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Jevon McFerrin, a ‘Hamilton’ standby on Broadway, gets his big chance

Jevon McFerrin, an understudy in the Broadway musical

Jevon McFerrin, an understudy in the Broadway musical "Hamilton," got a chance to play the famous Founding Father. Credit: Jevon McFerrin Website

He’s not worried. He is happy. Jevon McFerrin has grown up listening to the upbeat lyrics of his father’s Grammy-winning song, “Don’t Worry, Be Happy,” but the irresistible earworm tune could be his theme song now.

McFerrin, 31 — son of jazz star Bobby McFerrin and grandson of the late opera baritone Robert McFerrin — has been a standby for several of the major roles in “Hamilton” since joining Broadway’s mega-phenomenon in September. But he really got his shot Jan. 7, when he was called upon to portray the hippest Founding Father himself, the role originated by the show’s creator, Lin-Manuel Miranda, and has subsequently played him five more times.

Jevon’s father has seen him in the show twice — once in the dual roles of Lafayette and Thomas Jefferson, once as Hamilton. He remembers their meeting after the curtain as “a real moment. I don’t know if it’s a moment I can describe, but to be able to make my dad that proud was the highlight of my career.”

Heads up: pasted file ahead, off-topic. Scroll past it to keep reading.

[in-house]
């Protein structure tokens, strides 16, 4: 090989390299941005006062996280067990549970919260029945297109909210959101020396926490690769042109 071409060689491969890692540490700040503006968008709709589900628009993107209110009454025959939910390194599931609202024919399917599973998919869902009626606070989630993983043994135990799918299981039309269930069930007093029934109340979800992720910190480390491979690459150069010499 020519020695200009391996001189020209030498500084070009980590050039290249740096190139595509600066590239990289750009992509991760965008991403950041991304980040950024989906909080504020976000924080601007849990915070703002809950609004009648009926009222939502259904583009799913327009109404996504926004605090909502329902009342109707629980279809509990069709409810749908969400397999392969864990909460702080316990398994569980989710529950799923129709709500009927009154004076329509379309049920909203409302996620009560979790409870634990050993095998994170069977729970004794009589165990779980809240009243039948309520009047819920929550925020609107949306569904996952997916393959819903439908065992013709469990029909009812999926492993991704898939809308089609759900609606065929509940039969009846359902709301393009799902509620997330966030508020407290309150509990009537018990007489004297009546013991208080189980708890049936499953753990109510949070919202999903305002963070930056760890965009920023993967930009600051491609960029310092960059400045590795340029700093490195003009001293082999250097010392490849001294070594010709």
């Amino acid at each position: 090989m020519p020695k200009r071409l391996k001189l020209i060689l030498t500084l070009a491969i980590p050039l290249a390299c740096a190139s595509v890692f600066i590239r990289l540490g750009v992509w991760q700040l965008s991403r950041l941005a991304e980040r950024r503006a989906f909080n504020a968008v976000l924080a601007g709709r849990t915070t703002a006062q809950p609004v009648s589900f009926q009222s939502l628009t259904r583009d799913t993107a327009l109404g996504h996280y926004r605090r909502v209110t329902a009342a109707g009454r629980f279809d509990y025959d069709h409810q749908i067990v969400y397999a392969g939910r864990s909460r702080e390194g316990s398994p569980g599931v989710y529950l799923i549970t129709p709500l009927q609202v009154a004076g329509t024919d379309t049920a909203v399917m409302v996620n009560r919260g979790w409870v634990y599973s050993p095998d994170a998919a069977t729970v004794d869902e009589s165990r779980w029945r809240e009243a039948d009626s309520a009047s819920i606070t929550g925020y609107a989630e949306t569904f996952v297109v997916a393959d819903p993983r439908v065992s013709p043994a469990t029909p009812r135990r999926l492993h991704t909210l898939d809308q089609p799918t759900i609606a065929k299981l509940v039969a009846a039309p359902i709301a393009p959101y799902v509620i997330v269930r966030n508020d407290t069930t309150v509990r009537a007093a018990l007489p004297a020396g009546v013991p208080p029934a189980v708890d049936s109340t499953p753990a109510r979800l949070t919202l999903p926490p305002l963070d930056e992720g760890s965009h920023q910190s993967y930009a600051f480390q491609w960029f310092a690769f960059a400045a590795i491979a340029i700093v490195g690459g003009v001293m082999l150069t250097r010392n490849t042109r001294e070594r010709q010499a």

In fact, Jevon didn’t even get into the company until his third try — first before the premiere at the Public Theater in February 2015, and again before the Broadway transfer that August. When he finally got in, he knew the soundtrack by heart. But he still hadn’t been able to get a ticket.

As a standby, he reports to the theater every day and isn’t allowed to leave the theater until 15 minutes before the end — “In case something happens,” he says, acknowledging the stress but emphasizing the rewards. He says that replacements have some interpretive freedom. “There are marks they need you to hit because the show is such a machine, but the important thing is to tell your story, Hamilton’s story, honestly.”

If there has been disappointment in the audience when people find out they aren’t going to see the current Hamilton, Javier Munoz, McFerrin hasn’t heard it. “There might be some sighs at first,” he says, “But it’s such a beautiful piece, with the choreography and the music and the lights. By the time people see the show, it doesn’t matter who was there to tell this amazing story. The show is the star.”

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